As Danny Gianniny's last shot of the week trickled toward the 17th hole from the rough, curving slightly left, he gradually elevated his right fist as the ball neared the cup. Some 25 yards at his back, his mom made sure she was watching this time. The hole prior, when Gianniny chipped in from the rough to take a one-hole lead on Billy Watson with two to play, Cindy Gianniny missed it. Engulfed by the mass watching her son near the green, Cindy couldn't see who hit the ball. All she heard was the roar. She thought it was for Watson.
This time, she had a clear view of her 18-year-old's shot dropping into the hole and clinking against the cup, leaving him as the last of 80 golfers standing for the International Junior Masters title. She saw the emphatic swing of his right fist. The elation beaming from his eyes through the black glasses resting on his nose. The flocks of fans who mobbed him on the fairway in celebration. Gianniny removed his gray Titleist hat, his wavy brown hair and patchy facial hair lining his jaw drenched in sweat, his navy blue and white striped polo drooping off his skinny frame. Watching from afar, Cindy tried masking the tears with laughter.
"Unreal," she said minutes after Danny's victory. "I got goosebumps and then started to weep."
Mark Gianniny, Danny's dad, whipped out his black iPhone and dialed a number before putting the phone to his right ear. On the other end was Danny's older brother, Jack, a rising senior at Delaware who's living in Baltimore for the summer. Danny loves having Jack home - the Gianninys are from Rochester - and Jack bet his younger brother at the beginning of the tournament that he'd come back for the entirety of next week if he won it all.
Mark broke the news to his oldest son, in disbelief that he actually had to follow through on his bet. Mark handed the phone to Danny, who talked to his brother for the entire walk from the 17th green to the clubhouse. After Danny spent all week hauling his own clubs around, his future St. Bonaventure teammate, Zack Chaddock, carried his navy blue and gold Pittsford Sutherland golf bag back to the main tent at East Aurora Country Club, a tournament-winning chip finally providing Danny some relief.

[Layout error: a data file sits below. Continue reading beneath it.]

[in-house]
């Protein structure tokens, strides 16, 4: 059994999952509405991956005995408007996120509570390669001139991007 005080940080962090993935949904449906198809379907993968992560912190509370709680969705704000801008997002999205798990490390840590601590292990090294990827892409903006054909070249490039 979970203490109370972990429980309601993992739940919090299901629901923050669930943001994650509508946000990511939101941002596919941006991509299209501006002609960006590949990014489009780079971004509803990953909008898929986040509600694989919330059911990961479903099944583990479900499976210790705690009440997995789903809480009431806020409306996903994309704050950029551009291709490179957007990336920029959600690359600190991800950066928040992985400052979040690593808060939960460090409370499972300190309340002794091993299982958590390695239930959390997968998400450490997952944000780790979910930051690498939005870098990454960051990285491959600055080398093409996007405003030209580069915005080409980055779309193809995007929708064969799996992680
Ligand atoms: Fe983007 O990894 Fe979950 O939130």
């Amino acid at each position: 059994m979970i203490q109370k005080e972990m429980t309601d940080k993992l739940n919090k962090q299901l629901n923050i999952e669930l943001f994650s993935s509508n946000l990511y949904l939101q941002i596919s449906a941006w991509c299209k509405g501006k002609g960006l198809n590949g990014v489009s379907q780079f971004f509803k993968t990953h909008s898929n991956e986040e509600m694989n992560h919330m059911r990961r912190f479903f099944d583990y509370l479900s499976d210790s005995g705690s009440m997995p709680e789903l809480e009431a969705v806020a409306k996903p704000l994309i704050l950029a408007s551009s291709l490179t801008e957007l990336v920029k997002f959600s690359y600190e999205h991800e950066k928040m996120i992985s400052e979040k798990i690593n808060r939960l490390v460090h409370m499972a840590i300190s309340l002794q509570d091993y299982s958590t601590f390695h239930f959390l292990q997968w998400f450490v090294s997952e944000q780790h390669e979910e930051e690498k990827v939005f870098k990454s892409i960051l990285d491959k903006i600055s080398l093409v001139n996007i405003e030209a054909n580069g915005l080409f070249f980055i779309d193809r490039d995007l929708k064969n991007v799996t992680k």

"It's my biggest win ever," he said. "It's an unbelievable feeling."
18-year-old Danny Gianniny from Rochester wins the International Junior Masters after chipping in from the rough on 17. He talks his win: pic.twitter.com/hJ7x9TcrpS
— Matt Schneidman (@mattschneidman) June 30, 2017
In the match-play final, Gianniny didn't lead until the 16th when he holed out from the rough to the right of the pin. Watson, the 18-year-old Australian, dominated early on, going 3-up after only four holes. Gianniny 3-putted on the first hole and then again on the second, flailing his arms in disappointment and tossing his ball across the green every so often across the front nine.
In last year's event, Gianniny lost in the Round of 32 as the No. 2 seed. This year, as the third seed, he vowed to make it further. In this month's New York State golf championship, Gianniny fell one stroke short of a playoff that determined the winner after 3-putting on the final hole. He's familiar with a wide range of the losing spectrum, from not coming close at all to coming up just short. As he gained momentum on the back nine, his celebratory grunts growing louder and his deficit turning into a lead, Gianniny didn't plan on falling short by any margin this time.
He thought a par would win Hole 17, a 475-yard Par 4 into the howling wind. "It's just a beast of a hole," Gianniny said. After Watson chipped to within inches of the cup from the fairway, all Gianniny needed was an up-and-down from the rough just beside the near-right bunker to force an 18th hole, still leading by one. Instead, he decided to wrap up the championship early.
"The way he started putting on the first two holes," Mark said, " … I’d rather have him chipping ... I never thought that he’d chip in again."
"There's not much you can do there at the end," Watson said.
Driving a 10-year-old Danny to junior golf tournaments, Mark hammered one belief into his son's head. "Never give up," he stressed. "All your birdies might come on the last few holes." Mark hoped that was the case Friday, when his son trailed by two holes after 11.
Standing on the practice green, switching between the glass jug and framed pin flag signed by all 80 participants given to the winner, Gianniny reaped the benefits of heeding his dad's advice.
Just feet away off the green, Cindy tried to hide from those beckoning her for a picture. The moment was about her son, she thought, and she let her husband dart on the practice green, iPhone in hand, for a boys-only photo shoot. She was fine watching from afar, just like she did Danny's championship moment, but a bystander finally dragged her in. Both parents posed with Danny in between as camera shutters clicked in their faces, still missing their oldest but soon to be together again because after all, a bet is a bet.